PMI – Demystifying the Four Letter Word Project Management Consultants Use
I think I might start a new certification, “Business Consultant Professional”. Of course, I’m not serious. But I do think it’s an amazing marketing ploy. Think of the advertisement!
“Have no experience in being a Business Consultant? Want to sell yourself as someone who knows how to be successful in the field? Don’t have the time to climb the ladder by performing years on the job up project and program hierarchies? Have no fear. Take our 2-week Business Consultant Certification course and exam. We’ll teach you expressions like ‘Return on Investment’, ‘Business Case’ and ‘Capability Redesign’. We’ll even provide you with templates and sample deliverables. But most important, you’ll take and pass an exam where you can add ‘BCP’ to your title, ‘Business Consultant Professional.”
It’s genius, really. But of course, I won’t do it. My scruples would get the best of me. But I wouldn’t be surprised if someone else does. Heck, someone else may have already done it. How else did the consulting industry get flooded with PMI certified project managers? Yep, I’m doing it. I’m taking a shot at it. PMI, the Project Management Institute. In theory, a great idea. Create an industry-standard for project management practices and principles. Encourage companies to request only PMI-certified resources for their project management roles, to “guarantee” certain levels of quality and expertise. And voila, you’ve created demand for your certification program. But let’s look under the covers, shall we?
Great performing project managers don’t have an overarching need to market themselves. Their clients won’t let them roll off. Their employers have no problems keeping them staffed. Their track record is a library of successful implementations, with references which will convey the outcomes of those implementations: quality, on time and on budget. They should be teaching courses on project management, not attending them. But let the record state, not all project managers are “great performing”. Hence, they might need a little something to market themselves, just a little acronym perhaps that stands like a beacon at the end of their name, “PMI”. And it is this second tier of project managers, the ones who may not have the great-performing track record of which I speak, who could in fact benefit greatly both from a PMI education standpoint (i.e. learning best practices and disciplines) as well as from a PMI marketing standpoint (i.e. being able to put PMI at the end of their names).
If the situation ended there, the world would be a better place. You have A player project managers who don’t need an acronym to tell them they’re great. You have B player project managers who might benefit from the acronym and the education that goes with it. But unfortunately, the dirty little secret (and I’m guessing if you are still reading this, you’ve worked with enough PMI-certified people to know this isn’t so secret) is that not all project managers are A or B players. Some are C players, and some are worse. However, PMI as an acronym has become the great leveler. It allows anyone to take a class, pass an exam and as I said before, “voila”, instant project manager.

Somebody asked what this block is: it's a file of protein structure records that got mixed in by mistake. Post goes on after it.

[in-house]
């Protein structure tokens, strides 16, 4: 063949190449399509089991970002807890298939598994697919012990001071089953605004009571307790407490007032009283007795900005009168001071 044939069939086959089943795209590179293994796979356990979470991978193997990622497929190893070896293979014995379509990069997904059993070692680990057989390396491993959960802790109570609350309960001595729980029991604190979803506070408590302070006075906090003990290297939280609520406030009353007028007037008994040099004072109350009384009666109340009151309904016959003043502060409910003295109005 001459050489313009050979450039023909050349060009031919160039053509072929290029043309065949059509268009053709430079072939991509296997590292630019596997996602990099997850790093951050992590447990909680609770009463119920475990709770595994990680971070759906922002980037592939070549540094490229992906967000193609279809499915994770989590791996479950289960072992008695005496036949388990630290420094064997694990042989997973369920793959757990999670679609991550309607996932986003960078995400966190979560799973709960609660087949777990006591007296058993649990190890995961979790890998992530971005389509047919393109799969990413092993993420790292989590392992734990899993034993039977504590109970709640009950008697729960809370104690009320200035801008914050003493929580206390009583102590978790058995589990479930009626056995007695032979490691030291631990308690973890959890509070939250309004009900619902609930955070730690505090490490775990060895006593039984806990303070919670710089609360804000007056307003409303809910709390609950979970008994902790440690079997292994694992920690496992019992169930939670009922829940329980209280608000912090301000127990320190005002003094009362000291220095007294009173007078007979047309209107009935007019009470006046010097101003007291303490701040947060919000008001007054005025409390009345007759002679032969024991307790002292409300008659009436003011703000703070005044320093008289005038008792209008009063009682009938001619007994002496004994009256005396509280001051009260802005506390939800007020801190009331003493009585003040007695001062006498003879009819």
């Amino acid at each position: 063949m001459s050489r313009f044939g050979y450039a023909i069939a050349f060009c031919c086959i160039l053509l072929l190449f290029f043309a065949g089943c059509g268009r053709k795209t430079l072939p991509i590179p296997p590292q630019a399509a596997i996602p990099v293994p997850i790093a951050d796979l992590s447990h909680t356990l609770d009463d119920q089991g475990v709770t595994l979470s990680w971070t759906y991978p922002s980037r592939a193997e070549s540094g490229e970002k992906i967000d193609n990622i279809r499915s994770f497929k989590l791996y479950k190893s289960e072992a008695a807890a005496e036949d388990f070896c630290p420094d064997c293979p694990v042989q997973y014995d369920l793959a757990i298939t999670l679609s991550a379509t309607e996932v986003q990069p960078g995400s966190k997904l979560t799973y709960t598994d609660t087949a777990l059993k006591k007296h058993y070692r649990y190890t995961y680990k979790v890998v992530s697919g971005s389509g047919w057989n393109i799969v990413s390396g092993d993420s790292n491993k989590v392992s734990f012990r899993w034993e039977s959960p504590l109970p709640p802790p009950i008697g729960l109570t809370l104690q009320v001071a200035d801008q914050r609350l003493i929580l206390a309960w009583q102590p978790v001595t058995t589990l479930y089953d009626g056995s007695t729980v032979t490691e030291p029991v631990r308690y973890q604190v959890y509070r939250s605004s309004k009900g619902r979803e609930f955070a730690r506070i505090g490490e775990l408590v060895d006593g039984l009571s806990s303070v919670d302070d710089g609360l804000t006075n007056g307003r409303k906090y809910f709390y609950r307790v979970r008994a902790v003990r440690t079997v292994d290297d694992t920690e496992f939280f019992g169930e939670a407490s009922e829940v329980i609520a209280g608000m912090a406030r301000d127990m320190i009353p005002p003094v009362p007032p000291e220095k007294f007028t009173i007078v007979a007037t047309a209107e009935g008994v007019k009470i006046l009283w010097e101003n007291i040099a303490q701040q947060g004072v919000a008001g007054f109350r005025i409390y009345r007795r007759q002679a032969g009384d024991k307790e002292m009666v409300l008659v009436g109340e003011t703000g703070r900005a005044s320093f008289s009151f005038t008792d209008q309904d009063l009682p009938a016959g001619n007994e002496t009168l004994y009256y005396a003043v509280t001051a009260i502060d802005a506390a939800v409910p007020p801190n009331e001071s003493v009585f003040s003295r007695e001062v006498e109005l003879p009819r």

I like to think of PMI as salt. When you receive an absolutely outstanding meal, you are thrilled after the first bite. No additional seasoning is necessary. In fact, salt may even detract from the meal. Other times, you may get a so-so meal. It’s not bad. It’s not great. It needs a little something. Grab that salt and enhance that meal. What was so-so may become pretty darn good. And that’s a good thing. But unfortunately, there are times when the food tastes like a wet piece of leather. And no matter how much salt you pour on it, it’s not going to change the outcome: a lousy meal.
I’m sure there are some readers who disagree with my metaphor and my categorization of project managers. But ask yourself a question, who do you trust more? A chef who prepares his/her meal and presents it as is with complete confidence? Or a chef who prepares his/her meal and advertises the fact that you may need to add some salt for taste?
When posed with the question about which project manager you should utilize, don’t just reach for the salt. Do the research, and find the ones that have the track records and references that suggest you won’t need that four-letter word. Connect with us to learn more.
Below are some FAQs that may be of interest to learn more about –
What are project management services?
Project management services improve the delivery of project results through instantiation of a project operating model and project plan. Operating models include a communication plan, roles and responsibilities of all parties involved in the project team as well as a clearly defined scope and schedule for delivery. Throughout the program, project managers keep stakeholders apprised of the latest status, identify risks which may impact the ability to deliver, and mitigate risks as identified.
What services do management consultants provide?
Management consultants help organizations align technology investments with business strategies, set direction for IT functions, ensure a solid foundation for future growth and scalability of an organization, implement and enhance applications and technology solutions, improve reliability and accuracy of data, orchestrate delivery approach for projects both large and small, and support change management efforts to ensure changes are accepted and fully implemented.
Is project management the same as consulting?
No, project management is one service consultants provide.